A Night At the Opera
At least half a year ago, my mother approached me asking whether I would attend the opera with her. Apparently, while I was at university, she went to several operas with my dad as part of a regular work colleague trip. However, when they asked him about whether he enjoyed the opera, Dad used to answer her colleagues, with, “Well…. they could have done ______ better,” – and so these trips soon came to an end.
Needless to say, my mother hurriedly asked me this time round if I would like to see Madama Butterfly. I had never been to the opera before, which seemed silly considering I practically live down the road from one of the most famous UK venues, Glyndebourne. I felt a little like I should grab a bite of culture and see exactly why my grandfather used to enjoy opera, so I hastily accepted.
I had always wanted to see what all the fuss was about the Glyndebourne opera house; I heard it was a beautiful venue draped in gorgeous gardens, the brickwork of the buildings old, but not crumbling. Shortly before we left, I was told to put on my finery, and when I arrived I finally realised why. Even in my poshest frock, my finest jewels, I felt a little out of place amidst the sea of expensive tuxedos and fine lace. Everyone around me was clearly somebody, and I was getting a few odd looks my way at the wild fluff of white hair atop my head. Everyone seemed to be holding a flute of expensive champagne, and I quickly explored the beautiful scenery the grounds had to offer.
And boy, were they beautiful.
I found myself having to step over various picnic baskets as people hurriedly scoffed before the show (apparently that is part of the Glyndebourne opera tradition), and as I went from beautiful place to beautiful place, I realised that whoever owned the venue, current or prior, definitely had a thing for pugs.
Apparently on opera days, they open up certain fancy rooms in the mansion of the people who live there. Of course we took advantage of this and had a little poke around. One of the rooms contained (of all things) a giant organ, as well as a possibly sleeping (possibly dead) ancient man in one of the leather armchairs in front of the grand fireplace.
Prior to the show, I had purchased a plain, black lighter and I had had the idea to make a tiny bowtie to stick on it. I knew the shot I would want to have it in, and that was the view from where we were sitting. Mum had warned me before heading out that were up in the gods; I had expected London O2 Arena kind of gods, so as someone with mild vertigo I steeled myself…. However, it was not as bad as I thought it would be. I quickly snapped the photo before sitting down.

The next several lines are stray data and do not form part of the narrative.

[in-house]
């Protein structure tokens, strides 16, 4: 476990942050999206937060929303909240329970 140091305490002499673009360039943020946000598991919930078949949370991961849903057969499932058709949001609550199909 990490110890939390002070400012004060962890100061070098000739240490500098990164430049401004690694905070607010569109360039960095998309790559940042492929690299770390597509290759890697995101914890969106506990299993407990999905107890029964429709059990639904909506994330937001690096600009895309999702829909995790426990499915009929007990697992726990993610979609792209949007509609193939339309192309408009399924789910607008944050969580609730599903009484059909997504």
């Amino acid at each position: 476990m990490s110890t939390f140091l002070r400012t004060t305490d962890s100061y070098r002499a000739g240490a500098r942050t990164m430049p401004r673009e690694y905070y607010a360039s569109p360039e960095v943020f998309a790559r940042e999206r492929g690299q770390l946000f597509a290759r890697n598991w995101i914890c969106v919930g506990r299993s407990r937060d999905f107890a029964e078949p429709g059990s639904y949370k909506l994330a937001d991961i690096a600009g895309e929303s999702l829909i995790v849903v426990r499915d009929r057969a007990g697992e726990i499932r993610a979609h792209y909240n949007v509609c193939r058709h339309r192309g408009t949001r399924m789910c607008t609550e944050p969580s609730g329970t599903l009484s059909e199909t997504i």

I will not spoil the plot of Madama Butterfly, but when it started up I loudly said, “I heard it’s a comedy,” and got a few worried titters for it. I thought only my mum would hear…
It must be said, I was seated in a relatively awkward location. In the aisle seat, I had to pay for my perk with an irritating safety rail blocking part of my view; due to my strange eyesight, I already have my head at a perpetual tilt, but the angle at which I had to tilt my head to accommodate for both reading the translated cues above the stage and the goings-on on the stage, made my neck sore. It was amusing to hear how long it took them to sing the word ‘no’, and the lead opera singer clearly prided herself in eardrum-shattering high notes.
During the interval I found myself having to confront a few of my old secondary school teachers who had been sat behind me. Everyone was very surprised to hear both that I had changed my name and actually gotten in, and graduated from, university – especially my Philosophy teacher, whose class I had originally gotten an ‘E’ grade in before retaking (boosting it up to a C, may I add).
The second half seemed to whizz by and I found myself enjoying it (or rather, being sad at it due to the content). The opera reminded me of seeing a musical in London, but tuneful shrieking rather than gentle singing (and less Guys and Dolls, or not-so-evil green witches flying about). I was very sad to leave the place.
Go to Glyndebourne if you get the chance – for a night at the opera.
Editor: Floss Hafter-Smith